Bright Eyes, Lucy Dacus, Waxahatchee Give Forest Hills Stadium Something To Shout About (SHOW REVIEW/PHOTOS)

“Well, New York,” Conor Oberst teased as he emerged onstage for “Dance and Sing” early on in Bright Eyes’ set, “we’re f—ing back! What did you expect?”

The fans gathered at Forest Hills Stadium on July 31st responded with a loud cheer. It was the band’s first gig in the city in nearly a decade, and the crowd was eager to sing along to everything from old favorites through 2020’s Down in the Weeds, Where the World Once Was. And whether Oberst was singing, on guitar or on piano, his versatility and stage presence engaged the crowd throughout the set. 

From an informal poll conducted by opener Lucy Dacus, this seemed to be many folks’ first concert back since the pandemic began. And even still, the fragility of the moment was never far from mind — just the day before, Bright Eyes postponed their upcoming indoor shows, including a Terminal 5 gig that had been slated for the next night. But for a few hours, the three bands on the bill gave fans a bit of musical escape on a picture-perfect summer day in Queens. 

Here are five moments that stood out: 

Lucy Dacus Stars Early

A solid crowd had gathered early to catch Lucy Dacus’ opening set. The band got the audience moving from the get-go with the ripping guitar riffs toward the end of “Triple Dog Dare.” Dacus invited the fans to sing along to closer “Night Shift.” As the instrumentation kicked up in intensity with churning, distortion-filled riffs and a commanding drum beat, the audience eagerly echoed the anthemic line, “You got a 9 to 5, so I’ll take the night shift.” 

Golden Hour with Waxahatchee

As the sunset bathed the stage in golden light, Waxahatchee took the stage next. Lead vocalist Katie Crutchfield’s voice shined brightly, especially on recent track “Lilacs,” which was bolstered by harmonies with her sister, Allison. The band followed with a twangy cover of HAIM’s “The Steps.” The gentle instrumentation of closing track “St. Cloud” provided a great base to showcase Crutchfield’s pristine vocals, from gentle croons to the powerful sustained line she held towards the end of the song.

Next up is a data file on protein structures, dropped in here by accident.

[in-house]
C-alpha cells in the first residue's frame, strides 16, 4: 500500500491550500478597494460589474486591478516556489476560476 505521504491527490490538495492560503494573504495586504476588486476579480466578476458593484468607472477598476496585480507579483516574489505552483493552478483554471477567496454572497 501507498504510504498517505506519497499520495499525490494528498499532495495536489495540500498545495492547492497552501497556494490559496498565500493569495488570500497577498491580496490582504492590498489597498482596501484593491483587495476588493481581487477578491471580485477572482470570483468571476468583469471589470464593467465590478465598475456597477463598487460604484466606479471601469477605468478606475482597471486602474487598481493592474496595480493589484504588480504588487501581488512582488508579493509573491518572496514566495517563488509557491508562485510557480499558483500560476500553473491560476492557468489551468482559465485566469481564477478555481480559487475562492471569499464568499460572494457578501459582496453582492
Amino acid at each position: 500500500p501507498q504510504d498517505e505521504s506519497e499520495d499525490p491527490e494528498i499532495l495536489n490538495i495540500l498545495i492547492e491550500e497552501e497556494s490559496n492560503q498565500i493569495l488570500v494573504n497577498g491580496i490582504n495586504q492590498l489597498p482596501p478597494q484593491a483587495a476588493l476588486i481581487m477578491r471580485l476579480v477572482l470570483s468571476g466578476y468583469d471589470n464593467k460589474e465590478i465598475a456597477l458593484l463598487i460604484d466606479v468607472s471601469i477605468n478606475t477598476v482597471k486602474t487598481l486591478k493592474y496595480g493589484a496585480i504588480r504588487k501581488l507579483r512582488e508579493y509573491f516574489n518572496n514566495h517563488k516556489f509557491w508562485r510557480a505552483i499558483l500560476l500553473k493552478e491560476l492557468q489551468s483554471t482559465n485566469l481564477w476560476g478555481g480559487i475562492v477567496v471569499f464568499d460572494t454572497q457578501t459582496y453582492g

The Orchestra Brings Songs to Vivid Life

Before Oberst emerged, a 13-piece chamber orchestra group took the stage. Various permutations of this group filtered in and out through the set, helping to bring the lush instrumentation of Bright Eyes’ tracks to life. Highlights included the intricate, dramatic strings of “One and Done,” “Comet Song” and “No One Would Riot for Less.” And buoyant horns took the jaunty “Another Travelin’ Song” to the next level, getting the crowd moving. 

The Mid Set 1-2 Punch

Midway through the set, Oberst electrified the crowd with the one-two punch of “Jejune Stars” and “Poison Oak.” The former impressed with its shredding opening riff and punishing drum beat. The latter showcased Oberst’s croon over its gentle acoustic guitar opening, which resonated throughout the hushed crowd. But as the midway point of this track gave way to the full band’s dramatic entrance, the fans let out a huge cheer. 

Up Close and Personal for the Encore 

After closing out the main set with “Comet Song,” the rumble of stomping feet in the bleachers heralded the band’s return for an encore. The three-song end once again showed Oberst’s range. The crowd cheered for the gentle acoustic guitar fingerpicking and delicate vocals of “First Day of My Life.” The rollicking “I Believe in Symmetry” followed, once again bolstered by dramatic strings from the orchestra and the oomph of two drummers. The set ended with “One for You, One for Me,” and Oberst left the stage to sing even closer to the crowd, reaching out to those at the barricade — a brief connection after over a year of missing magical music moments like this. 

“I don’t need to tell you, New York,” Bright Eyes singer Conor Oberst regaled the crowd at the end, “but you mean the world to me.”

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